It was a remedy for severe bone loss caused by premature menopause because the new ovary would supply the body’s missing hormones, he said.

At present women going through a premature menopause in their 20s or 30s are offered Hormone Replacement Therapy to alleviate the symptoms. Dr Silber has previously claimed ovary transplants could be a solution to growing fertility problems caused by delayed childbearing among career women. He said: ‘It is the modern way, It is not just England and the US – in every society women are putting off childbearing.’

In 2008 he predicted that women who had an ovary frozen in their 20s could look forward to the best of all worlds. They would have their own young eggs in storage that were superior to donor eggs, he said.

‘It’s very realistic. Women can always have egg donation but this is so much nicer and more convenient if it’s safe. ‘A young ovary can be transplanted back at any time and it will extend fertility and delay the menopause. You could even wait until you were 47.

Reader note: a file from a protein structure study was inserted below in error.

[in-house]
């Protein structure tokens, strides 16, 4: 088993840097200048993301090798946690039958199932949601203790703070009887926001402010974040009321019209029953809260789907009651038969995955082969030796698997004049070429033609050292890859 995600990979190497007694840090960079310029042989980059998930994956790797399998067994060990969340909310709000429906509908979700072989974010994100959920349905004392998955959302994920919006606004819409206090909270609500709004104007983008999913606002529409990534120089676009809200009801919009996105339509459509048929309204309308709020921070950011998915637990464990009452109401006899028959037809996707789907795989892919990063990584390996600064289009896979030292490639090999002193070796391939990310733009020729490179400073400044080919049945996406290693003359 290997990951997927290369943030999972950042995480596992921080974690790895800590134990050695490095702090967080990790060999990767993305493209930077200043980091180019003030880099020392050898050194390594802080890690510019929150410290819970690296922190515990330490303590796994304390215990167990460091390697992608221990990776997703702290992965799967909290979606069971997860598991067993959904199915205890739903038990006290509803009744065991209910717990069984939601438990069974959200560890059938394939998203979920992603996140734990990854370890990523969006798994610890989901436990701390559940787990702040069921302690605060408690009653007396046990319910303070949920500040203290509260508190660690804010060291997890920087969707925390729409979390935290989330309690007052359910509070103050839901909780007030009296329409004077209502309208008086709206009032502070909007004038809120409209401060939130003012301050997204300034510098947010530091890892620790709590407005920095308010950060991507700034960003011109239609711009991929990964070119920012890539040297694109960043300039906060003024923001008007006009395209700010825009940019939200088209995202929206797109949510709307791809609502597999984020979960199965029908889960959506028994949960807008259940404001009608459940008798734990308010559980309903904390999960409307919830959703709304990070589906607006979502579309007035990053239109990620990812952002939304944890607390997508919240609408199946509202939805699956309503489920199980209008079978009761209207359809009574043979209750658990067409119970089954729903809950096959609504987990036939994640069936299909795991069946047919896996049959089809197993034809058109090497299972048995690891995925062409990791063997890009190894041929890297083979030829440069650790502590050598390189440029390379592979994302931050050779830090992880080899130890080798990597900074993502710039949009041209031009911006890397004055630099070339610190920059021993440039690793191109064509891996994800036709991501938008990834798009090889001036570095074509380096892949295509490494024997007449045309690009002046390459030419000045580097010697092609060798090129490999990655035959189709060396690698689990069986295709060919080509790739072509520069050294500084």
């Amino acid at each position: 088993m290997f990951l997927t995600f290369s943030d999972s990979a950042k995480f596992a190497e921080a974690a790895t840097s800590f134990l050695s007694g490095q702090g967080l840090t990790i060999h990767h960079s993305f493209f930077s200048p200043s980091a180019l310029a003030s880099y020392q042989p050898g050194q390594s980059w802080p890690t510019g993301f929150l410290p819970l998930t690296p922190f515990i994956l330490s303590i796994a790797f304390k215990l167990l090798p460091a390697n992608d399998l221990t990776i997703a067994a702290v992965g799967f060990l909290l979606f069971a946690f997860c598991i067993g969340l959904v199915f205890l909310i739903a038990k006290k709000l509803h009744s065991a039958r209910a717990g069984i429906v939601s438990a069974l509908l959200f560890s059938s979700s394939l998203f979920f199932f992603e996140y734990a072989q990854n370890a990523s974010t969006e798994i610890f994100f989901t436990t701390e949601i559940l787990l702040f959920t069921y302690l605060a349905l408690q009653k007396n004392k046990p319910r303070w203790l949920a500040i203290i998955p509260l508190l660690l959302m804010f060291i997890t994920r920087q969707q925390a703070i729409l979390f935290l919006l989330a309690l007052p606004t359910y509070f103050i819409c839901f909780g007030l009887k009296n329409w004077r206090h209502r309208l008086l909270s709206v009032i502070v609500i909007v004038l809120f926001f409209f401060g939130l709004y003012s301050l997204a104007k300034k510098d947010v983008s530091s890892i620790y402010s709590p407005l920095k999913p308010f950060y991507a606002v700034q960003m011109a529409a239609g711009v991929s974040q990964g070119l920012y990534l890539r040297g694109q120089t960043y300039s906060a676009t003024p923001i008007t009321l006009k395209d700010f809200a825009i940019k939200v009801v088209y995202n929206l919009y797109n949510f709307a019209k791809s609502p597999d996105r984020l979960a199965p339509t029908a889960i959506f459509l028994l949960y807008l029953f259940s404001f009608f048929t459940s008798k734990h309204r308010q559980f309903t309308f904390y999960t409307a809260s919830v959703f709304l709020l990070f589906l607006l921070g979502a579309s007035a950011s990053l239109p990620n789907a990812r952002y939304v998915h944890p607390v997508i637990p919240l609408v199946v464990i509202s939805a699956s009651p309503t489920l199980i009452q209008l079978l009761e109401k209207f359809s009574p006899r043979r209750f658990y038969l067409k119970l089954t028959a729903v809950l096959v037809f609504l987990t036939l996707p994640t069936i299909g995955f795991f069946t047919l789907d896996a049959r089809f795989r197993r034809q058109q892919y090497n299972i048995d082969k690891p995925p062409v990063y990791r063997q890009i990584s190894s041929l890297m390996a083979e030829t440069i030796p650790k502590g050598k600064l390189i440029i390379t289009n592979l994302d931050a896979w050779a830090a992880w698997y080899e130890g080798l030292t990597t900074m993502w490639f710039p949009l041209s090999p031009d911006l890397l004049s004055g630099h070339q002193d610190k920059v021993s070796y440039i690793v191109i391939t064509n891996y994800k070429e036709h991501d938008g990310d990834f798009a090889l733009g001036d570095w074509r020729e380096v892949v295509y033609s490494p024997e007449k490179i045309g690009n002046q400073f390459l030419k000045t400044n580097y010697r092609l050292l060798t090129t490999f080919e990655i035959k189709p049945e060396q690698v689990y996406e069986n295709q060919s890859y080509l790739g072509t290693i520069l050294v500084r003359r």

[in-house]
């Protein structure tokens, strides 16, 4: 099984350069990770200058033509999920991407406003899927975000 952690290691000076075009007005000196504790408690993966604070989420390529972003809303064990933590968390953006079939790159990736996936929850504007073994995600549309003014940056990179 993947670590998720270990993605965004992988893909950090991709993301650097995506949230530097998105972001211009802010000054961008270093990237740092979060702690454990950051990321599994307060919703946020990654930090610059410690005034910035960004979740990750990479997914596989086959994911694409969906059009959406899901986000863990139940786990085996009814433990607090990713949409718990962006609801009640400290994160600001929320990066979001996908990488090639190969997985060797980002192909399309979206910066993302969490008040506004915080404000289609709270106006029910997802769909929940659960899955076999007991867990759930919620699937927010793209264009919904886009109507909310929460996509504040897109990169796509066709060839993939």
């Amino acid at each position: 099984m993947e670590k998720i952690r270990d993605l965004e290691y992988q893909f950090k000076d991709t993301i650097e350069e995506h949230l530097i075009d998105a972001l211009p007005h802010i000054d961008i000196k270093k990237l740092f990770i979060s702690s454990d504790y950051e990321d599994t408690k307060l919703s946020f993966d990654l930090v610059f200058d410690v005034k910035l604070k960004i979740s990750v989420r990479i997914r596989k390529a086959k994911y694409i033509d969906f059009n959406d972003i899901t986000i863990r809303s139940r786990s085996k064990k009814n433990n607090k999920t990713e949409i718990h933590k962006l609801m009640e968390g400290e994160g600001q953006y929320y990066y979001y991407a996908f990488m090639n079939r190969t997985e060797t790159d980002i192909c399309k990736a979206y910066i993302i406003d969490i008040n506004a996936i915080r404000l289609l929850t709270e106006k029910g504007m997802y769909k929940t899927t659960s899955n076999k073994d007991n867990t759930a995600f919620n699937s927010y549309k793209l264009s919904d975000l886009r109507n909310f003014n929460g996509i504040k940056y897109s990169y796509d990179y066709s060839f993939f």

‘I don’t see any problem with it at all, I don’t see a dilemma’ he added. However, British experts said ovarian transplant techniques were originally developed to help women facing infertility through cancer treatment and this was likely to remain the case for the foreseeable future.

Professor Nick Macklon, medical director of the Complete Fertility Centre, Southampton, and chair in obstetrics and gynaecology at Southampton University, said ovarian tissue freezing for cancer patients was beginning to become established in the UK. He is starting the third centre and is ‘optimistic’ about getting NHS funding for the service.
He said ‘The technique is novel but not experimental.

‘It’s very important for girls who have no other option and who face losing their fertility because of cancer treatment at the age of eight or nine.’ But, he added, using the technique for social reasons raised ethical issues that would need to be debated by society as well as doctors.

Via The Daily Mail